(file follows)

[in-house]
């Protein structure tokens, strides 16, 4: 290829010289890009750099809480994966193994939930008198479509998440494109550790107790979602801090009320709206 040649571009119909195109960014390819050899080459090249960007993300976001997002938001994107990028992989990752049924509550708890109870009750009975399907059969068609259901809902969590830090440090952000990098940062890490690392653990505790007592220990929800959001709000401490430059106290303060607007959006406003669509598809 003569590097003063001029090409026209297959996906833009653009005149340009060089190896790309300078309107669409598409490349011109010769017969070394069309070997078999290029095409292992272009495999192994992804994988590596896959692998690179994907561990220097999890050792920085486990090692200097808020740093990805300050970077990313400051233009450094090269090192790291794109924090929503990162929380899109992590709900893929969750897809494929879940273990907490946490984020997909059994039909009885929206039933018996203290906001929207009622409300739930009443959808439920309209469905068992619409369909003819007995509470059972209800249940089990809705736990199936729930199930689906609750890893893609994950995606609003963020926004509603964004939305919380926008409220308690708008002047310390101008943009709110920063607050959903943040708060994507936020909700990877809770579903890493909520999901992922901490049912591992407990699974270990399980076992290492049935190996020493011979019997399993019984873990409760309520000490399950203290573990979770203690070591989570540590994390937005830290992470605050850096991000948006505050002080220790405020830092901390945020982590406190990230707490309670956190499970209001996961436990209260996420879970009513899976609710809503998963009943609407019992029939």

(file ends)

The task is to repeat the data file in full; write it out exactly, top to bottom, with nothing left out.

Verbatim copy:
[in-house]
């Protein structure tokens, strides 16, 4: 290829010289890009750099809480994966193994939930008198479509998440494109550790107790979602801090009320709206 040649571009119909195109960014390819050899080459090249960007993300976001997002938001994107990028992989990752049924509550708890109870009750009975399907059969068609259901809902969590830090440090952000990098940062890490690392653990505790007592220990929800959001709000401490430059106290303060607007959006406003669509598809 003569590097003063001029090409026209297959996906833009653009005149340009060089190896790309300078309107669409598409490349011109010769017969070394069309070997078999290029095409292992272009495999192994992804994988590596896959692998690179994907561990220097999890050792920085486990090692200097808020740093990805300050970077990313400051233009450094090269090192790291794109924090929503990162929380899109992590709900893929969750897809494929879940273990907490946490984020997909059994039909009885929206039933018996203290906001929207009622409300739930009443959808439920309209469905068992619409369909003819007995509470059972209800249940089990809705736990199936729930199930689906609750890893893609994950995606609003963020926004509603964004939305919380926008409220308690708008002047310390101008943009709110920063607050959903943040708060994507936020909700990877809770579903890493909520999901992922901490049912591992407990699974270990399980076992290492049935190996020493011979019997399993019984873990409760309520000490399950203290573990979770203690070591989570540590994390937005830290992470605050850096991000948006505050002080220790405020830092901390945020982590406190990230707490309670956190499970209001996961436990209260996420879970009513899976609710809503998963009943609407019992029939």